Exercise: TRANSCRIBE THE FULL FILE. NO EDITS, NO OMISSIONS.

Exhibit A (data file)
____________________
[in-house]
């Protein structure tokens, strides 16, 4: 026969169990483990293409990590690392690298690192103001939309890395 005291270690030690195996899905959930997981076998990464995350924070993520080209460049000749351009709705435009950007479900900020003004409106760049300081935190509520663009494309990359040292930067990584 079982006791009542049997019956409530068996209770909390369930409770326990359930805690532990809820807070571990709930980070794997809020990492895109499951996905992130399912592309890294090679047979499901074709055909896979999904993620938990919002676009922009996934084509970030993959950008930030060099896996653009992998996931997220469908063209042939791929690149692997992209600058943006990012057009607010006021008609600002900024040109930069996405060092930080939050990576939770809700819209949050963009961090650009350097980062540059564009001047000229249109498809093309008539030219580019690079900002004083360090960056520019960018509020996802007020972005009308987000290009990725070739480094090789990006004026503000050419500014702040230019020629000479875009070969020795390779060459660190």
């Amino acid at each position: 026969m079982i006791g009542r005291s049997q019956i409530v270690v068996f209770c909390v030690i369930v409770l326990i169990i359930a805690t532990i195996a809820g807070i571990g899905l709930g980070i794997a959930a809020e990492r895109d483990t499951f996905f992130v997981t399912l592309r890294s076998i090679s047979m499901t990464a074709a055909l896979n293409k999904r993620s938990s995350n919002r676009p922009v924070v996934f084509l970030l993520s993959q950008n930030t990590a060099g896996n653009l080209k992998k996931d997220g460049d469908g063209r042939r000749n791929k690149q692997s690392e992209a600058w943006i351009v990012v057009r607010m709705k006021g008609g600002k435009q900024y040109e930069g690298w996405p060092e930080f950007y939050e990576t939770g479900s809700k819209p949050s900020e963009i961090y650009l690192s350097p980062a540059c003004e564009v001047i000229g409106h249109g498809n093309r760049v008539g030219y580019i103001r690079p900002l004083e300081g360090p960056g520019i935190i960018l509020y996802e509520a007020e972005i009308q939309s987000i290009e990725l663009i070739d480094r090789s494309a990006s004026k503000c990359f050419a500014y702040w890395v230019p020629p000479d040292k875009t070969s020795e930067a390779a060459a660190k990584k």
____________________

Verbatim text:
[in-house]
């Protein structure tokens, strides 16, 4: 026969169990483990293409990590690392690298690192103001939309890395 005291270690030690195996899905959930997981076998990464995350924070993520080209460049000749351009709705435009950007479900900020003004409106760049300081935190509520663009494309990359040292930067990584 079982006791009542049997019956409530068996209770909390369930409770326990359930805690532990809820807070571990709930980070794997809020990492895109499951996905992130399912592309890294090679047979499901074709055909896979999904993620938990919002676009922009996934084509970030993959950008930030060099896996653009992998996931997220469908063209042939791929690149692997992209600058943006990012057009607010006021008609600002900024040109930069996405060092930080939050990576939770809700819209949050963009961090650009350097980062540059564009001047000229249109498809093309008539030219580019690079900002004083360090960056520019960018509020996802007020972005009308987000290009990725070739480094090789990006004026503000050419500014702040230019020629000479875009070969020795390779060459660190």
């Amino acid at each position: 026969m079982i006791g009542r005291s049997q019956i409530v270690v068996f209770c909390v030690i369930v409770l326990i169990i359930a805690t532990i195996a809820g807070i571990g899905l709930g980070i794997a959930a809020e990492r895109d483990t499951f996905f992130v997981t399912l592309r890294s076998i090679s047979m499901t990464a074709a055909l896979n293409k999904r993620s938990s995350n919002r676009p922009v924070v996934f084509l970030l993520s993959q950008n930030t990590a060099g896996n653009l080209k992998k996931d997220g460049d469908g063209r042939r000749n791929k690149q692997s690392e992209a600058w943006i351009v990012v057009r607010m709705k006021g008609g600002k435009q900024y040109e930069g690298w996405p060092e930080f950007y939050e990576t939770g479900s809700k819209p949050s900020e963009i961090y650009l690192s350097p980062a540059c003004e564009v001047i000229g409106h249109g498809n093309r760049v008539g030219y580019i103001r690079p900002l004083e300081g360090p960056g520019i935190i960018l509020y996802e509520a007020e972005i009308q939309s987000i290009e990725l663009i070739d480094r090789s494309a990006s004026k503000c990359f050419a500014y702040w890395v230019p020629p000479d040292k875009t070969s020795e930067a390779a060459a660190k990584k």